by Riccardo Barone


Sarcastically, cold as a perforating iced dart, she stands and listens. She listens to him, which has very much to say. To confess. A confession that has to emerge up to the surface, soon or later. A truthful truth, being denied and hidden behind “eroic gesta“, behind the fake wheel of world salvation commitment. Behind Schillings, Wagner, Heidegger, Nietzsche.

Unapologetic ideals become roots of delirious daily routine actions; the “ideal” justifies the torture, the “research” allows the carnage.

The drama is divided in three acts: Hubris, Nemesis, Catharsis. Between them some historical footages projected on the background, functioning as fragments of Mengele’s memories, like having a dive into his achievements.

Tim Marriott directs and interpretes  Mengele, with Stefanie Rossi who admirably lets everyone hold the breath in a continuous crescendo of tension resulting in a liberating finale where the nazi doctor faces his destiny.

Tim Marriott’s performance is exemplary, not just intense but impressive and impressing, difficult to forget, for playing the part of a so despicable character on the scene.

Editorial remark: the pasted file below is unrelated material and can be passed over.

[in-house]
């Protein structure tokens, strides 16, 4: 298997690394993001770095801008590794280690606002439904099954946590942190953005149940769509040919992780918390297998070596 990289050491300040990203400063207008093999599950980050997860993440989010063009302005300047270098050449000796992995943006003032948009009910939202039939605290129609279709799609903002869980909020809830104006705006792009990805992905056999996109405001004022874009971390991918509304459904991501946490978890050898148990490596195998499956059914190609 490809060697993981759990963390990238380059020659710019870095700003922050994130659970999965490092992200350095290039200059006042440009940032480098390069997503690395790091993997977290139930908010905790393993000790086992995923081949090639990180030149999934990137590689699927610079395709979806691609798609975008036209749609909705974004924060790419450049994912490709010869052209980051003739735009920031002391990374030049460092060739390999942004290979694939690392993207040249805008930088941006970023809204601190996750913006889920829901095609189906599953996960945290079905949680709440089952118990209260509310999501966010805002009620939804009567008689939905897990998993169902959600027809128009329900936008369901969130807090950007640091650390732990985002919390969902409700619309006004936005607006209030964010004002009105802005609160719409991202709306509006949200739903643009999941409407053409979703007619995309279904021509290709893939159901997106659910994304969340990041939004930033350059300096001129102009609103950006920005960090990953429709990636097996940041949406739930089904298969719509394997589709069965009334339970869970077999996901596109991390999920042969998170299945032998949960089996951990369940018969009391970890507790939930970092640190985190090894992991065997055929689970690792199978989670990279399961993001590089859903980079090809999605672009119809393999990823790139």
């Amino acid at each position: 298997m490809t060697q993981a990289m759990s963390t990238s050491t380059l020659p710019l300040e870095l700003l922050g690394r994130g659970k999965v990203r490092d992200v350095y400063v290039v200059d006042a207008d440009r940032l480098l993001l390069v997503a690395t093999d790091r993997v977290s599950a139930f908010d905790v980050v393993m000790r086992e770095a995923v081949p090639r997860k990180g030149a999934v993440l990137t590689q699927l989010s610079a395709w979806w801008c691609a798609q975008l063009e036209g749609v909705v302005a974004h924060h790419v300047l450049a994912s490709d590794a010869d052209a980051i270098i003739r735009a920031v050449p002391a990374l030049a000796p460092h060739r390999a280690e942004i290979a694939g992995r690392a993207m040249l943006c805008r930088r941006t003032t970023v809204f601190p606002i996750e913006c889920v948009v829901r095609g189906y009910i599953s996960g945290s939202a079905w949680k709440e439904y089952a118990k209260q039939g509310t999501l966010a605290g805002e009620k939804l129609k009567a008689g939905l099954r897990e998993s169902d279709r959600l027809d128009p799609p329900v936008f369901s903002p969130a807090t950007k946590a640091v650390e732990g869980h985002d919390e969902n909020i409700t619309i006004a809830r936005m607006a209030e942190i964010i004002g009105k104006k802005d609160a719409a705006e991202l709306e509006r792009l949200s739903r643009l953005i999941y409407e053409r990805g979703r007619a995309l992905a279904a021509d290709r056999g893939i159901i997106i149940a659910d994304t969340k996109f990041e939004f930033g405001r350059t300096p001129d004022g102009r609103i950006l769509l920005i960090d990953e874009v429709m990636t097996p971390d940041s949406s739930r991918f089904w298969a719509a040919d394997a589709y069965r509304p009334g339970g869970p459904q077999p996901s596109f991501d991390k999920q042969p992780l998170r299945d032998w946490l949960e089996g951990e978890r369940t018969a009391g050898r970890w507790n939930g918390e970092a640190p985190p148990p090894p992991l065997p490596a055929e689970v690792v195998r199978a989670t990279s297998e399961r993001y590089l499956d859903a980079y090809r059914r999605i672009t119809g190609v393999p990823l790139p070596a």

The truth is deaf, and will sing Yiddish tunes while guilty screams invoking mercy will resound around.

Considering the Nazism being a topic that has always been presented showing all its raw torturous cruelty, the show is acceptable to even the faint hearted who were cringing in their seats.

A masterpiece, presented by the English actor Guy Masterson for his Lest we forget series, a selection of four different shows based on 100 years of conflict.

 Kryzstoff rating: 5K

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